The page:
Other significant points in Renaissance history are the introduction of oil based paints to Italy by Antonello da Messina, as well as his sharing of the Flemish techniques of light and shade. Antonio Pollaiuolo is credited with having created the first nude sculpture of the human body in “Violent action” which was a true representation of human anatomy in his masterpiece The Labors of Hercules. Also of note is Paolo Uccello whose mastery of foreshortening and perspective are textbook exercises still repeated by students. Donatello’s bronze David was the first freestanding nude sculpture of the Renaissance and has long been considered as an ideal expression of physical beauty. Brunelleschi’s dome for the Cathedral of Florence is considered perhaps the greatest architectural achievement of the Renaissance, as well as the Innocenti which was not only the first such hospital in the world, but was also regarded as the first true Renaissance building.
No discussion of the Renaissance would be complete without special mention of MIchelangelo Buanarroti. Although he insisted he was primarily a sculptor, he was also regarded as one of the finest architects and painters of his time. Michelangelo is recognized as the most important figure in the Renaissance as he influenced countless artists in all mediums including the great Leonardo da Vinci. Personally he was regarded as a miserable man and a constant complainer, but his incredible talents often excused his poor attitude. While he will always be best known for his painting of the ceiling of the Sistine Chapel, his Pieta` now housed in St. Peters is equally breathtaking. As an architect his vision and contribution to the construction of St. Peter’s in Rome is considered by some his greatest achievement even though the job was modified and completed without him.
During this period important advancements changed the face of painting forever. One Advance was the a new found knowledge of anatomy, and the other being the introduction of mathematical principle to art. Why these advancements are so significant is that through better knowledge of anatomy a truer picture of the human body could make it’s way into paintings and sculptures. For us now it may not seem like a big deal, but six hundred years ago this was an immense advance. Secondly the introduction and application of a mathematical principle in painting images provided an actual formula to move out of the two dimensional world and into the more realistic three dimensions we are most accustomed to seeing today. While Ciambue and Giotto achieved three dimensions nearly a century earlier, they did so by empirical means which is basically to say it was done by instinct and experimentation. It is generally believed Brunelleschi was the first person to employ a duplicable mathematical technique to achieve three dimensions in painting sometime around 1420.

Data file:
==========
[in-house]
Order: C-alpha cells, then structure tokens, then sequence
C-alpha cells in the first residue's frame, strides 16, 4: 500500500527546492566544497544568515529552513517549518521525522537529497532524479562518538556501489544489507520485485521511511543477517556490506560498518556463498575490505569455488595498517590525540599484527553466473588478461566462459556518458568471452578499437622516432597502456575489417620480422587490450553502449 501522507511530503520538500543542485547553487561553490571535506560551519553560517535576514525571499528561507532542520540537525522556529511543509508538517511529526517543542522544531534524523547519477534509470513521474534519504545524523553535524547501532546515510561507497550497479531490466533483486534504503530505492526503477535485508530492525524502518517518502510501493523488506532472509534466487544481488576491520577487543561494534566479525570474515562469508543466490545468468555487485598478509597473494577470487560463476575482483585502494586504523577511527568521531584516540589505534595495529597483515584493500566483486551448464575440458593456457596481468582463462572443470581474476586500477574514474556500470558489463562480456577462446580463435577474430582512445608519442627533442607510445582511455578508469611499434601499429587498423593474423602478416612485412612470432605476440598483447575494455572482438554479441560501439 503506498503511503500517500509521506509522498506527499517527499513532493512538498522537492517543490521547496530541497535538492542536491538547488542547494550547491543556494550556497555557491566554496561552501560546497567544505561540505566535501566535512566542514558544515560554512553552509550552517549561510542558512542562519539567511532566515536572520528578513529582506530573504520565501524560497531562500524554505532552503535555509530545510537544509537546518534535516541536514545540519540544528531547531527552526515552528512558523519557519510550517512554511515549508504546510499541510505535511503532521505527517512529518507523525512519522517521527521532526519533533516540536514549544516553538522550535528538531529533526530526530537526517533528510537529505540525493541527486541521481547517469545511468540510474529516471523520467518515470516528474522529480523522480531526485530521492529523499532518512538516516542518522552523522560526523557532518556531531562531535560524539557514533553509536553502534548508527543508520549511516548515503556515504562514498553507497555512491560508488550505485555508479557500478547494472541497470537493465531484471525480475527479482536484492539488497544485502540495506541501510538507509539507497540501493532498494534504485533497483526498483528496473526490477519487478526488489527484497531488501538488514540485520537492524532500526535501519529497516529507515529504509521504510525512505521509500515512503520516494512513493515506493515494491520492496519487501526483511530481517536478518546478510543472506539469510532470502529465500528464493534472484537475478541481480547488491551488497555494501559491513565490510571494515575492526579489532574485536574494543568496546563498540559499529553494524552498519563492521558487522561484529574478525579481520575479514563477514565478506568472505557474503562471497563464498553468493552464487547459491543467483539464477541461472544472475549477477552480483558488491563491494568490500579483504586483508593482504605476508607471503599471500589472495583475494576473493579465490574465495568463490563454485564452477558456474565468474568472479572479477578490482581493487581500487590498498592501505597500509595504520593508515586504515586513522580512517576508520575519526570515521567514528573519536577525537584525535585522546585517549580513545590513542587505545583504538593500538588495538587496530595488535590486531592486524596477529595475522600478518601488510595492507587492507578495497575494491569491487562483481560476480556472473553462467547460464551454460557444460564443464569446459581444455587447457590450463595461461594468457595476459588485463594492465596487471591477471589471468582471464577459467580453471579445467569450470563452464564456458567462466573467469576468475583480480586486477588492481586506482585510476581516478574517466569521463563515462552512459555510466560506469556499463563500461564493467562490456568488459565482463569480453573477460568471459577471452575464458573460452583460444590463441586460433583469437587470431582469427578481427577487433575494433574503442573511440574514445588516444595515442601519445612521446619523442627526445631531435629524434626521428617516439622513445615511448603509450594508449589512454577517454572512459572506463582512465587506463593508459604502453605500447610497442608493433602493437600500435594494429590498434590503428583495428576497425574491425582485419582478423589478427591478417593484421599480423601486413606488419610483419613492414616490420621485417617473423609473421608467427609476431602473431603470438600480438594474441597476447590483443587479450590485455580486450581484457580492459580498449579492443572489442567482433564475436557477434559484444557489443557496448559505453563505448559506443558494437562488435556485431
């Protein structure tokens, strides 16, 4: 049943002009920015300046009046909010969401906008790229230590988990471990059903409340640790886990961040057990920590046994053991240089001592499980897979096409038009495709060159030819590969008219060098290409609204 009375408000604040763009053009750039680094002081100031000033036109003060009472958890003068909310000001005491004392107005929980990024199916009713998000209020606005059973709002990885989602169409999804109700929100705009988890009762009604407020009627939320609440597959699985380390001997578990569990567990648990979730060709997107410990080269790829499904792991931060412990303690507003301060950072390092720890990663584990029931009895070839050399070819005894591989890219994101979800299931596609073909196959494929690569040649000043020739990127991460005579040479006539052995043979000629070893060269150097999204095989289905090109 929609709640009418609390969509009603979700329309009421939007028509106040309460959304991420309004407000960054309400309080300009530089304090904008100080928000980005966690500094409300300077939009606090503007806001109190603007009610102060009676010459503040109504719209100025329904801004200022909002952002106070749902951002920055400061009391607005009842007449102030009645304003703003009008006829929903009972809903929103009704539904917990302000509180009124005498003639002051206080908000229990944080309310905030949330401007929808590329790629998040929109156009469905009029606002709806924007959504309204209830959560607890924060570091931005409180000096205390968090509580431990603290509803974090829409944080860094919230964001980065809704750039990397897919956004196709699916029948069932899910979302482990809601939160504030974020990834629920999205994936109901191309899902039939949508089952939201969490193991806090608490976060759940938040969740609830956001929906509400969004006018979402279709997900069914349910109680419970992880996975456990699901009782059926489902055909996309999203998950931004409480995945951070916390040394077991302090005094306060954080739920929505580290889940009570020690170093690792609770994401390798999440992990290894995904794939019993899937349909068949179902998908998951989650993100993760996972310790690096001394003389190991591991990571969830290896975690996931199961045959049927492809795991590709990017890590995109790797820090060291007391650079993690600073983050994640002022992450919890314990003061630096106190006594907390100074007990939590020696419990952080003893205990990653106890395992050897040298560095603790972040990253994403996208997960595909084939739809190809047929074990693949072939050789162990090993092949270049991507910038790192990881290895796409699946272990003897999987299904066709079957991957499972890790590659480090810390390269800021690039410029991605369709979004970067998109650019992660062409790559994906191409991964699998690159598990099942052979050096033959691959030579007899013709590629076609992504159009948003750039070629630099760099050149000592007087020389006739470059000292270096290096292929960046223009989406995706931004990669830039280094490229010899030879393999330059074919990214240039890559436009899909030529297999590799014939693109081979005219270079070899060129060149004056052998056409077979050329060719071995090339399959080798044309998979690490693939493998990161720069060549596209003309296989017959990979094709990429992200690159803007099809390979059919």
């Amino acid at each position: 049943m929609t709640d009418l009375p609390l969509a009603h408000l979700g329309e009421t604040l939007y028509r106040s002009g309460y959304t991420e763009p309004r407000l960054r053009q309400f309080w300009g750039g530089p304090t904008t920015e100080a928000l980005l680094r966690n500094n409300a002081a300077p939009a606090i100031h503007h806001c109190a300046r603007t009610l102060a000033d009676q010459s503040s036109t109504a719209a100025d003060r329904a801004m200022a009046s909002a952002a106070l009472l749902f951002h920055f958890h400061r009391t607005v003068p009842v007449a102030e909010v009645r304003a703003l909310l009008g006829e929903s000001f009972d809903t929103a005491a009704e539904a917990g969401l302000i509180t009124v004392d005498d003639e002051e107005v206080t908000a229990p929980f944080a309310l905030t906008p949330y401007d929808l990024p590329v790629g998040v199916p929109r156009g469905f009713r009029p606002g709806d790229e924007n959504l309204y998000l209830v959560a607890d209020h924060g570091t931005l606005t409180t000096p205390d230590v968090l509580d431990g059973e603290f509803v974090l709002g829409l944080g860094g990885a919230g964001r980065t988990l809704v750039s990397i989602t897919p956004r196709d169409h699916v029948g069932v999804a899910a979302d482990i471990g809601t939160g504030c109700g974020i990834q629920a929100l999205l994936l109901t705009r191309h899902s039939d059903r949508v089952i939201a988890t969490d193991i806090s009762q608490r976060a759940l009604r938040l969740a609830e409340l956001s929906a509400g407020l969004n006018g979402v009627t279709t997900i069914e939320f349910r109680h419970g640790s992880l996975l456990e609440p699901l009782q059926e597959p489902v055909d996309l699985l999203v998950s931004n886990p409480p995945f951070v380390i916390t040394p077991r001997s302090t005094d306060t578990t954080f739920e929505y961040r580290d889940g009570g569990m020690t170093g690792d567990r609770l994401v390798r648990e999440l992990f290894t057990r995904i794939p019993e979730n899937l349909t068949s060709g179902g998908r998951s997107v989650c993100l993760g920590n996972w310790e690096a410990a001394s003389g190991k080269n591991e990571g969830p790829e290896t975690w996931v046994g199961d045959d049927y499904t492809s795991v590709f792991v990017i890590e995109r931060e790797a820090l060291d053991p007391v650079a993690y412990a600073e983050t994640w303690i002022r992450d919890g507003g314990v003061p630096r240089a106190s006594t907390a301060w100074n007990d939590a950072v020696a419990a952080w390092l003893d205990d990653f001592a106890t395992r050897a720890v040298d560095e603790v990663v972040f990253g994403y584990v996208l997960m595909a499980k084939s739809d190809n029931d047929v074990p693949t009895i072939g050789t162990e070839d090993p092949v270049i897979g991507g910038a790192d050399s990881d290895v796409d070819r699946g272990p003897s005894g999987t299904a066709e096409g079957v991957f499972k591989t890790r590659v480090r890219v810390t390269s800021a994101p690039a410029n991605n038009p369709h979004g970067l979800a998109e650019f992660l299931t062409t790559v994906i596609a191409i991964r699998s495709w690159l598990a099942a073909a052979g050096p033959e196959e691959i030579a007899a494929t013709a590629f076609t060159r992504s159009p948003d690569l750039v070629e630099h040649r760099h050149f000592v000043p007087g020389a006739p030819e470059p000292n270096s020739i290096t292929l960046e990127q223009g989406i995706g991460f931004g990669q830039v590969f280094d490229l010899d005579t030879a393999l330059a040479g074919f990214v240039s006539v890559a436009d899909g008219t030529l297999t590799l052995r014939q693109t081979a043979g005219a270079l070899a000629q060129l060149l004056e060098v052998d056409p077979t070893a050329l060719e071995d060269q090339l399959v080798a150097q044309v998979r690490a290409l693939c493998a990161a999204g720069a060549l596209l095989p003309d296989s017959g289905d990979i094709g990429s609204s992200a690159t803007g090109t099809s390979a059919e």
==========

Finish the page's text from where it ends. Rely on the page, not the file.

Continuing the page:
It is important to realize that prior to the Renaissance artists were regarded more so as craftsmen, and carried little or no social clout. During this rise artists began being regarded on the same level as liberal artists, and the concept of a person being an artistic genius became accepted. This new found appreciation allowed artist to move in more elite social circles, and patronage of artists became a regular occurrence to the point of being competitive. For the royals, religious leaders (Particularly both Popes as there were dual Popes at the time), and the wealthy, owning the work of highly regarded artists was just as important as being connected socially to the artists them self and helped pave the way for generations of creators to focus solely on their craft and flourish. Without this significant change in views it is likely the Renaissance as we now know it would not have lasted so long, been so groundbreaking, and so influential as it was.
While there are many important figures and wondrous works that sprung from the Renaissance, these are some of the highlights of what I consider to be important to this great era of history. There are numerous books dedicated to each of these achievements and artists available which go into much more in depth analysis. Hopefully this brief overview will spur your curiosity and lead your way to further exploring the art of the Italian Renaissance.